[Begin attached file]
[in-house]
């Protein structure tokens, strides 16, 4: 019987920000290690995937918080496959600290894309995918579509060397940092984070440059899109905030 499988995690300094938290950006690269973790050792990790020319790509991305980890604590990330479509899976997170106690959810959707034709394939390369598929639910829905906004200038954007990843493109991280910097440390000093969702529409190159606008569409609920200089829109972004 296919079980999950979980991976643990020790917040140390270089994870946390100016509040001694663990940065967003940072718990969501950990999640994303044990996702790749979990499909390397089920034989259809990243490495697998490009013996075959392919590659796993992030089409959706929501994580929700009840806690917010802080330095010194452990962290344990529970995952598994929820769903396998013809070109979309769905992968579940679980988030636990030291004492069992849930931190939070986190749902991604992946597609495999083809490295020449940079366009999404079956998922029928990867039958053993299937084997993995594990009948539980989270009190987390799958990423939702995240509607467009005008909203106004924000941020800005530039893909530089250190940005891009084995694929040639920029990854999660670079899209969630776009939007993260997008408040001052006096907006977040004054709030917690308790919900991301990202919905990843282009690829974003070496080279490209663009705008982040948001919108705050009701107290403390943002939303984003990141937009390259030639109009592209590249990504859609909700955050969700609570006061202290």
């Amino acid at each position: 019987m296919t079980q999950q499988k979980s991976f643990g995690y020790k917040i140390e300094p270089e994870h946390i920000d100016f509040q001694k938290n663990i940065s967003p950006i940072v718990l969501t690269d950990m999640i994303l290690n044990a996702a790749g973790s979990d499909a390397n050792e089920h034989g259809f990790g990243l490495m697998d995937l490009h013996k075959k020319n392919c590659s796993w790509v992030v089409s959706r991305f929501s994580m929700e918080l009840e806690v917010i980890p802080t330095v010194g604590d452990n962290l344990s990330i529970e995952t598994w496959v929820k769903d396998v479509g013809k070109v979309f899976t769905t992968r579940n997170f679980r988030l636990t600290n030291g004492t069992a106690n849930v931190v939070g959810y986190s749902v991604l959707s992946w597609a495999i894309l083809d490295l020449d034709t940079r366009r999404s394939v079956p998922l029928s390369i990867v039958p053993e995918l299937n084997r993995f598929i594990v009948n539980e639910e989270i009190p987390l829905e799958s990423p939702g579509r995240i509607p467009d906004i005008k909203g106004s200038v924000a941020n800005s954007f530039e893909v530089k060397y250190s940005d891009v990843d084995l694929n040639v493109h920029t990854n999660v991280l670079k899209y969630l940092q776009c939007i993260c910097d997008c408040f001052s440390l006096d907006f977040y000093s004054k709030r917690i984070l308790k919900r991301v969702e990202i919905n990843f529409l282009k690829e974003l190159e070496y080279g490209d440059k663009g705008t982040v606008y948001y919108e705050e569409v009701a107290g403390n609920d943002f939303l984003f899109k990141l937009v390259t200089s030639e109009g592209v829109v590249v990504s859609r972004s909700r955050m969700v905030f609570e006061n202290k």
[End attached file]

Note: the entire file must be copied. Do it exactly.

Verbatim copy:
[in-house]
């Protein structure tokens, strides 16, 4: 019987920000290690995937918080496959600290894309995918579509060397940092984070440059899109905030 499988995690300094938290950006690269973790050792990790020319790509991305980890604590990330479509899976997170106690959810959707034709394939390369598929639910829905906004200038954007990843493109991280910097440390000093969702529409190159606008569409609920200089829109972004 296919079980999950979980991976643990020790917040140390270089994870946390100016509040001694663990940065967003940072718990969501950990999640994303044990996702790749979990499909390397089920034989259809990243490495697998490009013996075959392919590659796993992030089409959706929501994580929700009840806690917010802080330095010194452990962290344990529970995952598994929820769903396998013809070109979309769905992968579940679980988030636990030291004492069992849930931190939070986190749902991604992946597609495999083809490295020449940079366009999404079956998922029928990867039958053993299937084997993995594990009948539980989270009190987390799958990423939702995240509607467009005008909203106004924000941020800005530039893909530089250190940005891009084995694929040639920029990854999660670079899209969630776009939007993260997008408040001052006096907006977040004054709030917690308790919900991301990202919905990843282009690829974003070496080279490209663009705008982040948001919108705050009701107290403390943002939303984003990141937009390259030639109009592209590249990504859609909700955050969700609570006061202290």
């Amino acid at each position: 019987m296919t079980q999950q499988k979980s991976f643990g995690y020790k917040i140390e300094p270089e994870h946390i920000d100016f509040q001694k938290n663990i940065s967003p950006i940072v718990l969501t690269d950990m999640i994303l290690n044990a996702a790749g973790s979990d499909a390397n050792e089920h034989g259809f990790g990243l490495m697998d995937l490009h013996k075959k020319n392919c590659s796993w790509v992030v089409s959706r991305f929501s994580m929700e918080l009840e806690v917010i980890p802080t330095v010194g604590d452990n962290l344990s990330i529970e995952t598994w496959v929820k769903d396998v479509g013809k070109v979309f899976t769905t992968r579940n997170f679980r988030l636990t600290n030291g004492t069992a106690n849930v931190v939070g959810y986190s749902v991604l959707s992946w597609a495999i894309l083809d490295l020449d034709t940079r366009r999404s394939v079956p998922l029928s390369i990867v039958p053993e995918l299937n084997r993995f598929i594990v009948n539980e639910e989270i009190p987390l829905e799958s990423p939702g579509r995240i509607p467009d906004i005008k909203g106004s200038v924000a941020n800005s954007f530039e893909v530089k060397y250190s940005d891009v990843d084995l694929n040639v493109h920029t990854n999660v991280l670079k899209y969630l940092q776009c939007i993260c910097d997008c408040f001052s440390l006096d907006f977040y000093s004054k709030r917690i984070l308790k919900r991301v969702e990202i919905n990843f529409l282009k690829e974003l190159e070496y080279g490209d440059k663009g705008t982040v606008y948001y919108e705050e569409v009701a107290g403390n609920d943002f939303l984003f899109k990141l937009v390259t200089s030639e109009g592209v829109v590249v990504s859609r972004s909700r955050m969700v905030f609570e006061n202290k």